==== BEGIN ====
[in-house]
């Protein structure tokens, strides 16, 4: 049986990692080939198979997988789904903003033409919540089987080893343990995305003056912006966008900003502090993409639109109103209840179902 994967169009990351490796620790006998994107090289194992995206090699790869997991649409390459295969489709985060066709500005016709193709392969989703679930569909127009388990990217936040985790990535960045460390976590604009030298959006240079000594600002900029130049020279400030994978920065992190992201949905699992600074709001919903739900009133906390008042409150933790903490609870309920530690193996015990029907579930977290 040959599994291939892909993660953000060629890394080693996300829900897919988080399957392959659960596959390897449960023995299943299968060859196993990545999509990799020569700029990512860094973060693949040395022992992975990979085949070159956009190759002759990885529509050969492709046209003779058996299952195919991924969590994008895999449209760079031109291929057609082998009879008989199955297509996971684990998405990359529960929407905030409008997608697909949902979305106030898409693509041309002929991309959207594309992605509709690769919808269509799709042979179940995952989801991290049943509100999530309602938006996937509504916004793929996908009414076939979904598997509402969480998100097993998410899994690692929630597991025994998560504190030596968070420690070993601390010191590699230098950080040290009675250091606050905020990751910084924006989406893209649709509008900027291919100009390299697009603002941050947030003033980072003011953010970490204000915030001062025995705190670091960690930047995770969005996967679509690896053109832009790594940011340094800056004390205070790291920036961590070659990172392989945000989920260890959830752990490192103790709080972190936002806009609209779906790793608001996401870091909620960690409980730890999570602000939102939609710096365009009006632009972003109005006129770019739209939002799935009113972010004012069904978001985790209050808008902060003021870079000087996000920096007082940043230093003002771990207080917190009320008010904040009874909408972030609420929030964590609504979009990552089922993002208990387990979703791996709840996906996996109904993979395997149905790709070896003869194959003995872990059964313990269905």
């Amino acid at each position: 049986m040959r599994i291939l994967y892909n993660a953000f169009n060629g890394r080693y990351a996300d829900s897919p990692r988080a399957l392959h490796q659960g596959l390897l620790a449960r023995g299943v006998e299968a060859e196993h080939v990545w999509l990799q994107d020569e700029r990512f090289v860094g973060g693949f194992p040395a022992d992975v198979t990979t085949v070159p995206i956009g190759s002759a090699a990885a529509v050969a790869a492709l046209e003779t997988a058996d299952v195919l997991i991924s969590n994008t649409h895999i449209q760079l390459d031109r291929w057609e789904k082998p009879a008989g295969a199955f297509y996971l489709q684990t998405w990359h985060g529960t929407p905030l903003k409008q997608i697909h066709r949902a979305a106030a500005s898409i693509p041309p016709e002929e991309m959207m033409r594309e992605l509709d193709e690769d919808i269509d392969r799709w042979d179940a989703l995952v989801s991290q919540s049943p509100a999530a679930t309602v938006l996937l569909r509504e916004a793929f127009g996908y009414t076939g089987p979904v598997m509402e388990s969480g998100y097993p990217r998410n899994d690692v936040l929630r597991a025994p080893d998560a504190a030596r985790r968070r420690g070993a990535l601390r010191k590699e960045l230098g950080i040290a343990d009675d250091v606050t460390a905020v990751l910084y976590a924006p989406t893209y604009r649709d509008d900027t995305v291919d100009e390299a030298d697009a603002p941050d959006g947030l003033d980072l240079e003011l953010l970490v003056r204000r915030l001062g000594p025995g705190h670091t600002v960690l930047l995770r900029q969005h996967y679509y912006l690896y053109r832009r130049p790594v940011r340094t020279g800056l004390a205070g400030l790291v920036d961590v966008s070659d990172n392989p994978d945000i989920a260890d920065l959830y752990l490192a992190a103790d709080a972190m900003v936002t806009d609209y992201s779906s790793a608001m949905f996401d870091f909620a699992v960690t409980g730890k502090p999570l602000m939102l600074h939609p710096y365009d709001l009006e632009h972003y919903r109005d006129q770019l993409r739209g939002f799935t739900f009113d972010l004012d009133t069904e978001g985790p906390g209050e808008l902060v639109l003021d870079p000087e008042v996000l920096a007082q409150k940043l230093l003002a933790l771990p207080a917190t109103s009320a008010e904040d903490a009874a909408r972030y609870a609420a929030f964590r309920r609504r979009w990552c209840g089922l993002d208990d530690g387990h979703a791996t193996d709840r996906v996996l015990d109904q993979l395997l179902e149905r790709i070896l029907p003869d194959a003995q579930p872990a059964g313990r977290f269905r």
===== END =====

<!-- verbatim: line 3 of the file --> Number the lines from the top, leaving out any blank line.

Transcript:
């Amino acid at each position: 049986m040959r599994i291939l994967y892909n993660a953000f169009n060629g890394r080693y990351a996300d829900s897919p990692r988080a399957l392959h490796q659960g596959l390897l620790a449960r023995g299943v006998e299968a060859e196993h080939v990545w999509l990799q994107d020569e700029r990512f090289v860094g973060g693949f194992p040395a022992d992975v198979t990979t085949v070159p995206i956009g190759s002759a090699a990885a529509v050969a790869a492709l046209e003779t997988a058996d299952v195919l997991i991924s969590n994008t649409h895999i449209q760079l390459d031109r291929w057609e789904k082998p009879a008989g295969a199955f297509y996971l489709q684990t998405w990359h985060g529960t929407p905030l903003k409008q997608i697909h066709r949902a979305a106030a500005s898409i693509p041309p016709e002929e991309m959207m033409r594309e992605l509709d193709e690769d919808i269509d392969r799709w042979d179940a989703l995952v989801s991290q919540s049943p509100a999530a679930t309602v938006l996937l569909r509504e916004a793929f127009g996908y009414t076939g089987p979904v598997m509402e388990s969480g998100y097993p990217r998410n899994d690692v936040l929630r597991a025994p080893d998560a504190a030596r985790r968070r420690g070993a990535l601390r010191k590699e960045l230098g950080i040290a343990d009675d250091v606050t460390a905020v990751l910084y976590a924006p989406t893209y604009r649709d509008d900027t995305v291919d100009e390299a030298d697009a603002p941050d959006g947030l003033d980072l240079e003011l953010l970490v003056r204000r915030l001062g000594p025995g705190h670091t600002v960690l930047l995770r900029q969005h996967y679509y912006l690896y053109r832009r130049p790594v940011r340094t020279g800056l004390a205070g400030l790291v920036d961590v966008s070659d990172n392989p994978d945000i989920a260890d920065l959830y752990l490192a992190a103790d709080a972190m900003v936002t806009d609209y992201s779906s790793a608001m949905f996401d870091f909620a699992v960690t409980g730890k502090p999570l602000m939102l600074h939609p710096y365009d709001l009006e632009h972003y919903r109005d006129q770019l993409r739209g939002f799935t739900f009113d972010l004012d009133t069904e978001g985790p906390g209050e808008l902060v639109l003021d870079p000087e008042v996000l920096a007082q409150k940043l230093l003002a933790l771990p207080a917190t109103s009320a008010e904040d903490a009874a909408r972030y609870a609420a929030f964590r309920r609504r979009w990552c209840g089922l993002d208990d530690g387990h979703a791996t193996d709840r996906v996996l015990d109904q993979l395997l179902e149905r790709i070896l029907p003869d194959a003995q579930p872990a059964g313990r977290f269905r």